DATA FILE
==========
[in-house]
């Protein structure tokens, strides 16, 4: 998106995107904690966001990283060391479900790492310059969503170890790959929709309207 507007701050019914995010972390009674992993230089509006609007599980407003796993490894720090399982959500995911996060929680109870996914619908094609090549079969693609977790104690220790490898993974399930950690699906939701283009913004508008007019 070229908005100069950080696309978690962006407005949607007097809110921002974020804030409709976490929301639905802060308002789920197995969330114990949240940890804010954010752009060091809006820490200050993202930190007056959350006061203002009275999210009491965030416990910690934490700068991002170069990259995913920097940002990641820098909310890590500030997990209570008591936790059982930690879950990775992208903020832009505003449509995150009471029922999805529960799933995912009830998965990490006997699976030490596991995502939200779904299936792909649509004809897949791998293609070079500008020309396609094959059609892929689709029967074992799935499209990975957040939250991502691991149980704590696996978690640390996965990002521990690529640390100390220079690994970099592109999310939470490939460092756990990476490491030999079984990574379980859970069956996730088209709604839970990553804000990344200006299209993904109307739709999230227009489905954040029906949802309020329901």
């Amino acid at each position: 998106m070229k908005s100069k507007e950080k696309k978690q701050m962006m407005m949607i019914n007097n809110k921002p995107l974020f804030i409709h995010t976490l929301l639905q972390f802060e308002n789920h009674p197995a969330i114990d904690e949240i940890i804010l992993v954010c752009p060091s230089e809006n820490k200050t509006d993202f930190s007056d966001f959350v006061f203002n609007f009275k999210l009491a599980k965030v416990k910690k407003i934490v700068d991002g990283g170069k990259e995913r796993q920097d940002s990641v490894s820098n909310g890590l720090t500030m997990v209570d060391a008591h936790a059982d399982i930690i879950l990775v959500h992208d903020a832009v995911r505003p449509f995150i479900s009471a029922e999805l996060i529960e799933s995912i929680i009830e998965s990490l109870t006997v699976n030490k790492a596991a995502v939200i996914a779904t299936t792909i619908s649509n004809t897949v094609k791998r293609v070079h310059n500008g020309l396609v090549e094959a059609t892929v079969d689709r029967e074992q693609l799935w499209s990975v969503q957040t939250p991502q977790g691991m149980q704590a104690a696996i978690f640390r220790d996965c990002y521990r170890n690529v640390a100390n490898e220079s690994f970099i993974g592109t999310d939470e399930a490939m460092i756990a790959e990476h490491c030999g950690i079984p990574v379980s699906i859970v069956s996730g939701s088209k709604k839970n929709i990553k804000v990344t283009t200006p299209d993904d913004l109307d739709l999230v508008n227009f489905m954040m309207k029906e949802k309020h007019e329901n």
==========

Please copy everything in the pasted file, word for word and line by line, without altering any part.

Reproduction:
[in-house]
């Protein structure tokens, strides 16, 4: 998106995107904690966001990283060391479900790492310059969503170890790959929709309207 507007701050019914995010972390009674992993230089509006609007599980407003796993490894720090399982959500995911996060929680109870996914619908094609090549079969693609977790104690220790490898993974399930950690699906939701283009913004508008007019 070229908005100069950080696309978690962006407005949607007097809110921002974020804030409709976490929301639905802060308002789920197995969330114990949240940890804010954010752009060091809006820490200050993202930190007056959350006061203002009275999210009491965030416990910690934490700068991002170069990259995913920097940002990641820098909310890590500030997990209570008591936790059982930690879950990775992208903020832009505003449509995150009471029922999805529960799933995912009830998965990490006997699976030490596991995502939200779904299936792909649509004809897949791998293609070079500008020309396609094959059609892929689709029967074992799935499209990975957040939250991502691991149980704590696996978690640390996965990002521990690529640390100390220079690994970099592109999310939470490939460092756990990476490491030999079984990574379980859970069956996730088209709604839970990553804000990344200006299209993904109307739709999230227009489905954040029906949802309020329901």
């Amino acid at each position: 998106m070229k908005s100069k507007e950080k696309k978690q701050m962006m407005m949607i019914n007097n809110k921002p995107l974020f804030i409709h995010t976490l929301l639905q972390f802060e308002n789920h009674p197995a969330i114990d904690e949240i940890i804010l992993v954010c752009p060091s230089e809006n820490k200050t509006d993202f930190s007056d966001f959350v006061f203002n609007f009275k999210l009491a599980k965030v416990k910690k407003i934490v700068d991002g990283g170069k990259e995913r796993q920097d940002s990641v490894s820098n909310g890590l720090t500030m997990v209570d060391a008591h936790a059982d399982i930690i879950l990775v959500h992208d903020a832009v995911r505003p449509f995150i479900s009471a029922e999805l996060i529960e799933s995912i929680i009830e998965s990490l109870t006997v699976n030490k790492a596991a995502v939200i996914a779904t299936t792909i619908s649509n004809t897949v094609k791998r293609v070079h310059n500008g020309l396609v090549e094959a059609t892929v079969d689709r029967e074992q693609l799935w499209s990975v969503q957040t939250p991502q977790g691991m149980q704590a104690a696996i978690f640390r220790d996965c990002y521990r170890n690529v640390a100390n490898e220079s690994f970099i993974g592109t999310d939470e399930a490939m460092i756990a790959e990476h490491c030999g950690i079984p990574v379980s699906i859970v069956s996730g939701s088209k709604k839970n929709i990553k804000v990344t283009t200006p299209d993904d913004l109307d739709l999230v508008n227009f489905m954040m309207k029906e949802k309020h007019e329901n």